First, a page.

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NYC Woman’s Mid-19th Century Letter Asks Pope for ‘Salvation of Blacks’


Pope Pius IX received a letter from Harriet Thompson just prior to a scheduled visit to New York City by the papal nuncio.

PROSPECT HEIGHTS — On Oct. 29, 1853, Harriet Thompson took pen to paper, wrote a letter to the pope, and started a fight for equality for blacks in the Catholic Church.

Thompson, a black woman living in Lower Manhattan, was unhappy with the treatment she and her fellow African Americans were receiving not only from society but from the Church as well. So she took her concerns to the man at the top — writing a letter to Pope Pius IX.

In her eight-page missive, Thompson implored the pontiff to “provide for the salvation of the black race in the United States who is going astray from neglect on the part of those who have to care for souls.”

According to many historians, Thompson’s letter marked the beginning of the Black Catholic Movement in the U.S., which stretched well into the 20th century.

In her letter, Thompson didn’t hold back. She charged that since many priests and bishops were immigrants who hailed from countries where there were few black people, they were simply unaware of how to minister to her people. 

“Hence, it is a great mistake to say that the church watches with equal care over every race and color, for how can it be said they teach all nations when they will not let the black race mix with the white,” she wrote.

When Thompson wrote her letter, Catholic churches and schools were still segregated.

John Slattery, director of the Carl G. Grefenstette Center for Ethics in Science, Technology, and Law at Duquesne University, said what’s striking about the letter is the time in which Thompson lived.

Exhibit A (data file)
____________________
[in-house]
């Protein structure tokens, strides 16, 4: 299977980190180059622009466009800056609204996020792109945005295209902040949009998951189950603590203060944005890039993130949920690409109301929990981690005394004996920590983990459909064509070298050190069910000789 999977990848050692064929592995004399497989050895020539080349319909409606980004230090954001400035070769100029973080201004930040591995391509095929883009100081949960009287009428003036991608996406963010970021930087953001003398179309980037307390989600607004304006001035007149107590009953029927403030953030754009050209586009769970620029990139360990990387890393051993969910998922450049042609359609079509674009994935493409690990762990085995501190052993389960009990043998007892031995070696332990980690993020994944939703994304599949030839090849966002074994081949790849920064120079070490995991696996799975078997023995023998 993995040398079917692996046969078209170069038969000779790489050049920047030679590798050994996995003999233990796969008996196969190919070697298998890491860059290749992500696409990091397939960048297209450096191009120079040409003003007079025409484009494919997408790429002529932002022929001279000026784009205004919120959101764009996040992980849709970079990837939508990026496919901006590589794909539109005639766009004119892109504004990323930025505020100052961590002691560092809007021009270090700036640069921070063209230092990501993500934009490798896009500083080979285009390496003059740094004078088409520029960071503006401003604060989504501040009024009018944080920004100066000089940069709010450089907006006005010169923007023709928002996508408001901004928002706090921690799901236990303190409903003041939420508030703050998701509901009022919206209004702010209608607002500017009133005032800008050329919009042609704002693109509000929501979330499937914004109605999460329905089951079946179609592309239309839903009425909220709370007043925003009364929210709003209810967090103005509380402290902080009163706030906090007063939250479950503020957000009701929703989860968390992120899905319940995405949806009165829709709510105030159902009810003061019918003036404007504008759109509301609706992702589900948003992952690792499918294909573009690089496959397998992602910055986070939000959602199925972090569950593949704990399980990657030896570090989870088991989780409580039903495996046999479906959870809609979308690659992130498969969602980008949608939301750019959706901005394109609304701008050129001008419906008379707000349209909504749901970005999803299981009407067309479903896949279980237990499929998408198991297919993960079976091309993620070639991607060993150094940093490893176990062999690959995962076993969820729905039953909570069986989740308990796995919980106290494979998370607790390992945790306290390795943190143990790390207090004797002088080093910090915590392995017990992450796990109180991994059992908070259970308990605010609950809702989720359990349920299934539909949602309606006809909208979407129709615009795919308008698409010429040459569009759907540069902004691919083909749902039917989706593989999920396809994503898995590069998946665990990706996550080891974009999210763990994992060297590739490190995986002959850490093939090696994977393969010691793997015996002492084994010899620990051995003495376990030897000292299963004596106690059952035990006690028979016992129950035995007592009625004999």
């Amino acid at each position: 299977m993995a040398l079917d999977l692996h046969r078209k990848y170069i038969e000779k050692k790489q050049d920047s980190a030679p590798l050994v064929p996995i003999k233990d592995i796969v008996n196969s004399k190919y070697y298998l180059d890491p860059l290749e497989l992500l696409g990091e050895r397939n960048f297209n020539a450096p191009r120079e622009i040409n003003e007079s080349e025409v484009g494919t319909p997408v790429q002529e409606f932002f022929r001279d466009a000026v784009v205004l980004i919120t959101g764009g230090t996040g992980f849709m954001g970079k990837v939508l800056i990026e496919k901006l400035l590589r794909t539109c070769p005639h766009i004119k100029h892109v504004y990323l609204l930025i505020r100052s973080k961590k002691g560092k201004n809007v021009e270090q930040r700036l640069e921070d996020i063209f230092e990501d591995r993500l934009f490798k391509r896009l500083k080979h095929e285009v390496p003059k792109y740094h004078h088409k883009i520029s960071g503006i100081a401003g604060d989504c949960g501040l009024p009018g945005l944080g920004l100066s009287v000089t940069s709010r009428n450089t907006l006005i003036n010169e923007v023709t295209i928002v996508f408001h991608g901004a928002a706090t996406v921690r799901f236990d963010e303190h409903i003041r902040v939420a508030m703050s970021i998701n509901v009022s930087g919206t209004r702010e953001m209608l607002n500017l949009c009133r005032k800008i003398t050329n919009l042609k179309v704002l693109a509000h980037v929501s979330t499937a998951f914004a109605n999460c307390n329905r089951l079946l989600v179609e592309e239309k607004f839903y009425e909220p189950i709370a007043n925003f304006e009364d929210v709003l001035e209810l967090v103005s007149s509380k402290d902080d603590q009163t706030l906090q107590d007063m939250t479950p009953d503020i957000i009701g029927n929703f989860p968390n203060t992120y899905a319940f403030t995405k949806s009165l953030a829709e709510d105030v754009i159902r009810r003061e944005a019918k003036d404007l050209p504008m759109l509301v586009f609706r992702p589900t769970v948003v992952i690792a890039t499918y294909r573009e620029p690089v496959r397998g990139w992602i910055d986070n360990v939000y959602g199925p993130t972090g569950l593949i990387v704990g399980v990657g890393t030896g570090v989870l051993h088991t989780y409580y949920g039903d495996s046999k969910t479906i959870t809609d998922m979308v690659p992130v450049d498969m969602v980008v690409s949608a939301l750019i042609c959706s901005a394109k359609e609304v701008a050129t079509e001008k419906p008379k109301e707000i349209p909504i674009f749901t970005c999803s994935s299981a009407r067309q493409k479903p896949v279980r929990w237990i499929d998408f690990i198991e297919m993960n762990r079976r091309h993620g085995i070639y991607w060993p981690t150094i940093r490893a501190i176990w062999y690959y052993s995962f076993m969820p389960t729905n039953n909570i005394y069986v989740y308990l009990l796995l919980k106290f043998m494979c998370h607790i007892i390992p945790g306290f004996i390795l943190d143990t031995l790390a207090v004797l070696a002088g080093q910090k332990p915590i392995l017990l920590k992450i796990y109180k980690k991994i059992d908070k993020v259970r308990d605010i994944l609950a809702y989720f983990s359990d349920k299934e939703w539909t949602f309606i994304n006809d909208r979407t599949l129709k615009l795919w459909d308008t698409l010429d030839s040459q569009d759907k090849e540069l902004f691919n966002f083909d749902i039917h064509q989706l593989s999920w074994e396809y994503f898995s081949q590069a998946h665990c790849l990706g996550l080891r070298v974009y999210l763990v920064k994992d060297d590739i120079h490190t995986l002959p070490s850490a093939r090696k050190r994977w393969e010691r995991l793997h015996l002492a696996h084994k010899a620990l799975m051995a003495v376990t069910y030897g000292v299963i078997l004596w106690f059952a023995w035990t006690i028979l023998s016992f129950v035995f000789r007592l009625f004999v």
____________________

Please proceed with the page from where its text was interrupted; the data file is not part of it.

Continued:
“This was before the Civil War. There was slavery in much of the country. For a black woman at that time to feel she could speak freely and frankly is quite remarkable. Imagine having the gall to write to the pope,” he said.

Slattery, who studies how science, law, and race intersect, found the letter fascinating when he first learned of it.

“Historically, the letter is significant, not because Harriet Thompson plays a big role in black policy in the United States. There’s no record of her holding leadership positions. So the significance of the letter isn’t that she brought a bunch of black Catholics together. But it’s a representation of the voice of a community and a group of people that are sort of being oppressed from multiple sides,” he explained.

Slattery was impressed by Thompson’s frankness. “I thought that her voice was a really interesting one and represents what some people have called ‘The Turn to Rome’ for American black Catholics; that they weren’t finding any help in the continental United States,” so they asked the Vatican to intervene, he said.

Pope Pius IX never answered the letter, although it is considered historic enough to be stored in the Vatican archives, along with a note written in Italian, indicating that the letter had been passed on to the Holy Father. “Referred to the Blessed Father,” the note read.

Thompson’s letter remains at the Vatican, where it is stored in the archives of the Congregation of the Propagation of the Faith. 

Decades ago, scholars from the University of Notre Dame traveled to Rome, examined the letter, and took photos of it, which they stored on microfilm.

Despite the fact that her letter has such historical value that it is stored in the Vatican, not much is known about Harriet Thompson. “She kind of disappears after that letter,” said Slattery, who has searched census tracts for any record of her and came up empty. And no photographs of her have been known to exist.

In some ways, that’s not surprising, Slattery said. “Within a few years of her writing that letter, the country would be thrown into chaos due to the Civil War,” he explained, adding that records might have been lost.